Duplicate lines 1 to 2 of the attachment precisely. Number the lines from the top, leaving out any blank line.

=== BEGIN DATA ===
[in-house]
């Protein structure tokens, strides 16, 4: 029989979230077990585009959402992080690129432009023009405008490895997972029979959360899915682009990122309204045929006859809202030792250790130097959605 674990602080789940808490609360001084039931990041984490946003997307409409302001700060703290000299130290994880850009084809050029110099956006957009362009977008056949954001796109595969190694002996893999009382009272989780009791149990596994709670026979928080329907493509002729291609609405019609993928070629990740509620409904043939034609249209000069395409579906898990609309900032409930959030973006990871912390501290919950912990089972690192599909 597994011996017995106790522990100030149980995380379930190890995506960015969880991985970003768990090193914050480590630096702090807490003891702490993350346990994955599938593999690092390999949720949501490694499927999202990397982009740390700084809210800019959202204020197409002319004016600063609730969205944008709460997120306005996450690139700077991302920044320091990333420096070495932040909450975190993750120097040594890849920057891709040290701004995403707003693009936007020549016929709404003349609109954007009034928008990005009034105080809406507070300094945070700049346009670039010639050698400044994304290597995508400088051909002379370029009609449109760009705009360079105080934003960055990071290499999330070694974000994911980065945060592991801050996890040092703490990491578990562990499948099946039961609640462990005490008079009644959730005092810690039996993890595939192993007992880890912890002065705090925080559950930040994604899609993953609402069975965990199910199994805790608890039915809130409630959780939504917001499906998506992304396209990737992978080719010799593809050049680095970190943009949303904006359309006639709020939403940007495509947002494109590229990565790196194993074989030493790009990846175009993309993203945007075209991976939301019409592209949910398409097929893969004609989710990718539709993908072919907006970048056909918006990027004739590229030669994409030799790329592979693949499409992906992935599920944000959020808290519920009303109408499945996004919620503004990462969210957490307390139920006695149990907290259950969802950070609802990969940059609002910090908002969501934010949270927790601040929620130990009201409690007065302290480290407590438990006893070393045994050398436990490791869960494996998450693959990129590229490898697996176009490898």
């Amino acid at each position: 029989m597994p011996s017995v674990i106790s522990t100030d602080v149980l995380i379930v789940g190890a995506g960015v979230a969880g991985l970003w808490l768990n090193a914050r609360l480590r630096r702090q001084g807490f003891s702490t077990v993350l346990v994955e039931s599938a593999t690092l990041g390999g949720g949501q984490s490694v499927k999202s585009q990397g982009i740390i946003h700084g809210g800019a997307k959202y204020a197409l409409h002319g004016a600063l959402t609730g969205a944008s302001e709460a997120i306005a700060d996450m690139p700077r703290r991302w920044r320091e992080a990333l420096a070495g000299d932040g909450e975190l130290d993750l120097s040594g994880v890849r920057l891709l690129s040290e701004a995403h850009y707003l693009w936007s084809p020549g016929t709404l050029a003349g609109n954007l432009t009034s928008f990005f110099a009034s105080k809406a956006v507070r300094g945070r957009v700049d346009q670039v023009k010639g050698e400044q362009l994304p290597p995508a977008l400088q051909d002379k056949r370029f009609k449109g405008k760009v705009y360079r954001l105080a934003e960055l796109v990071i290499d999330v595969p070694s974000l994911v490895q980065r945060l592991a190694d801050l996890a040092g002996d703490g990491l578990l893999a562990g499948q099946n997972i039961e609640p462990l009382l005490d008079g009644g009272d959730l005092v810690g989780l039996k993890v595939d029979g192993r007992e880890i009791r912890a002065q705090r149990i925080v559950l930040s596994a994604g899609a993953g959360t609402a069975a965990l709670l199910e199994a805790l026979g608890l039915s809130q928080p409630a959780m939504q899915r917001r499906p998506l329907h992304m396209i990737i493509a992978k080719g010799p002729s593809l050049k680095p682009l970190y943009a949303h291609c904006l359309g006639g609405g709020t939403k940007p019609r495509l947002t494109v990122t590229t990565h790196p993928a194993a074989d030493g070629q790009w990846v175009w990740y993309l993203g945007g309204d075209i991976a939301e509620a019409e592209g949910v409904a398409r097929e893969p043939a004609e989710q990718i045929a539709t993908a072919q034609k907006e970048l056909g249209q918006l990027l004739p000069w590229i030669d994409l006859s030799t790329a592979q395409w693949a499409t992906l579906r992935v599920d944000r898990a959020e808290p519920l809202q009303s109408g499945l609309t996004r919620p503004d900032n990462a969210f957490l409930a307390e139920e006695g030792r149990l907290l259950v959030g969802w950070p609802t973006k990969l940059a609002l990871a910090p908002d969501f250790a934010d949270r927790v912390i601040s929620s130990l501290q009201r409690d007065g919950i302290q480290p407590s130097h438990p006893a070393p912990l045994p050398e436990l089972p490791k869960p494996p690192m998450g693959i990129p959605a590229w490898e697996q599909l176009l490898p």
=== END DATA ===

[in-house]
């Protein structure tokens, strides 16, 4: 029989979230077990585009959402992080690129432009023009405008490895997972029979959360899915682009990122309204045929006859809202030792250790130097959605 674990602080789940808490609360001084039931990041984490946003997307409409302001700060703290000299130290994880850009084809050029110099956006957009362009977008056949954001796109595969190694002996893999009382009272989780009791149990596994709670026979928080329907493509002729291609609405019609993928070629990740509620409904043939034609249209000069395409579906898990609309900032409930959030973006990871912390501290919950912990089972690192599909 597994011996017995106790522990100030149980995380379930190890995506960015969880991985970003768990090193914050480590630096702090807490003891702490993350346990994955599938593999690092390999949720949501490694499927999202990397982009740390700084809210800019959202204020197409002319004016600063609730969205944008709460997120306005996450690139700077991302920044320091990333420096070495932040909450975190993750120097040594890849920057891709040290701004995403707003693009936007020549016929709404003349609109954007009034928008990005009034105080809406507070300094945070700049346009670039010639050698400044994304290597995508400088051909002379370029009609449109760009705009360079105080934003960055990071290499999330070694974000994911980065945060592991801050996890040092703490990491578990562990499948099946039961609640462990005490008079009644959730005092810690039996993890595939192993007992880890912890002065705090925080559950930040994604899609993953609402069975965990199910199994805790608890039915809130409630959780939504917001499906998506992304396209990737992978080719010799593809050049680095970190943009949303904006359309006639709020939403940007495509947002494109590229990565790196194993074989030493790009990846175009993309993203945007075209991976939301019409592209949910398409097929893969004609989710990718539709993908072919907006970048056909918006990027004739590229030669994409030799790329592979693949499409992906992935599920944000959020808290519920009303109408499945996004919620503004990462969210957490307390139920006695149990907290259950969802950070609802990969940059609002910090908002969501934010949270927790601040929620130990009201409690007065302290480290407590438990006893070393045994050398436990490791869960494996998450693959990129590229490898697996176009490898």